After a COVID-19-enforced break of nearly two years, the Rwanda Squash Federation (RSF) has recently been able to relaunch a free coaching programme that aims to bring squash to communities that would otherwise be excluded from the game.
In Rwanda, squash is largely perceived to be a sport for the wealthy elite, something RSF Secretary General and Squash Federation of Africa Vice President (East & Islands) Ida-Alexandra Humuza De Cordier says she and her colleagues are determined to address.
She explains: “Here, squash is known for high-level people, senior managers, CEOs, etc. It’s like golf. We’d like to start it from the roots and give that opportunity to every child.”
The programme, which provides free coaching, transport, equipment and water for boys and girls aged between 8-14, will see aspiring young squash players connect with four qualified coaches.
“This is a community social community service. Usually those young ones have no access to sports,” De Cordier says.
While initially the programme is limited to groups of 16 children, there are plans to expand and De Cordier is optimistic that it is the beginning of a long-term plan to make Rwanda a known power in the squash world: “The future of the sport is in youth, but currently a lot of African countries have no pool of young athletes.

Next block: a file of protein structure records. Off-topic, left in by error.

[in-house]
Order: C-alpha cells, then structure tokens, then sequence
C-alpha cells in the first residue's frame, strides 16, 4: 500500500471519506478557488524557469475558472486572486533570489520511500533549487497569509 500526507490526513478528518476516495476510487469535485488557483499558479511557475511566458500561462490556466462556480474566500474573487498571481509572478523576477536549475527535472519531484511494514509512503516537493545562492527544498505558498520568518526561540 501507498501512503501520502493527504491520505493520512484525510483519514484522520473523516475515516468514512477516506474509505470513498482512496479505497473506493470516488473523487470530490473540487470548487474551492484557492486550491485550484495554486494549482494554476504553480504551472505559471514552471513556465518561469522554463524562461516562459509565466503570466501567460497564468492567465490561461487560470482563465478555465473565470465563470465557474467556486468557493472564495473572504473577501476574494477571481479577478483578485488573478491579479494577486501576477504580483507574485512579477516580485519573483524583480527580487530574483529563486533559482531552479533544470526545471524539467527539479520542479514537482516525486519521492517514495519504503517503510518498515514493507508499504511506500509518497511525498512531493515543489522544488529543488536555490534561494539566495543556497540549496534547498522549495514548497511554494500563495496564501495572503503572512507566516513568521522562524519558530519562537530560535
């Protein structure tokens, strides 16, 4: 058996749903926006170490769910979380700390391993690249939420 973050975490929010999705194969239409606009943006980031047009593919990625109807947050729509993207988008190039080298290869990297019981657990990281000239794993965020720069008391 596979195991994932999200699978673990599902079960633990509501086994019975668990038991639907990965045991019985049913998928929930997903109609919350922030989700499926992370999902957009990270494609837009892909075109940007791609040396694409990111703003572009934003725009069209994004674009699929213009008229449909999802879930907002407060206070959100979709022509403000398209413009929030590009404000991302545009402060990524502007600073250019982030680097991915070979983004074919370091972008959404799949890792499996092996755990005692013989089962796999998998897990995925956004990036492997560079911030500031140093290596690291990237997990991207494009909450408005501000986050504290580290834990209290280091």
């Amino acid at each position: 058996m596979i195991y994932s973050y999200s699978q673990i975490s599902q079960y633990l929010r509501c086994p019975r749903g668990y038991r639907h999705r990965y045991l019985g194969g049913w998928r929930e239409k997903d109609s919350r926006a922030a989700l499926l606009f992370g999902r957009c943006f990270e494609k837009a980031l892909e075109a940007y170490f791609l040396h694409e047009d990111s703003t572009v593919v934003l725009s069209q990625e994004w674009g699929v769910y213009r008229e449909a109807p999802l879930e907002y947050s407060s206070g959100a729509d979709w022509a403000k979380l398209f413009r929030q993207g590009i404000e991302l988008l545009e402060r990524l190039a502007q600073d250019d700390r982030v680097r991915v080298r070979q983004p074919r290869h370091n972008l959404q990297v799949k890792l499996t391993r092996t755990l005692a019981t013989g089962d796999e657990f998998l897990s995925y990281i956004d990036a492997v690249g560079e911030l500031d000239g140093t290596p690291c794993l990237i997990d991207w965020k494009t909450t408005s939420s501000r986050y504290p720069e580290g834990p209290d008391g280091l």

“We don’t have a large number of young players that we can send to tournaments so they can experience international encounters. The goal is to build up a strong squash team, starting from the grassroots, and hoping that in the near future, we’ll have a pool of players that can that can play in the continent and internationally.”
Initially, though, focus is on ensuring the young participants learn to love squash. “They enjoy it, because they have access to sport as individuals,” De Cordier says. She adds that the collective sports of volleyball and football tend to dominate, and that playing a solo sport like squash allow them to express themselves as individuals and learn to perform for themselves.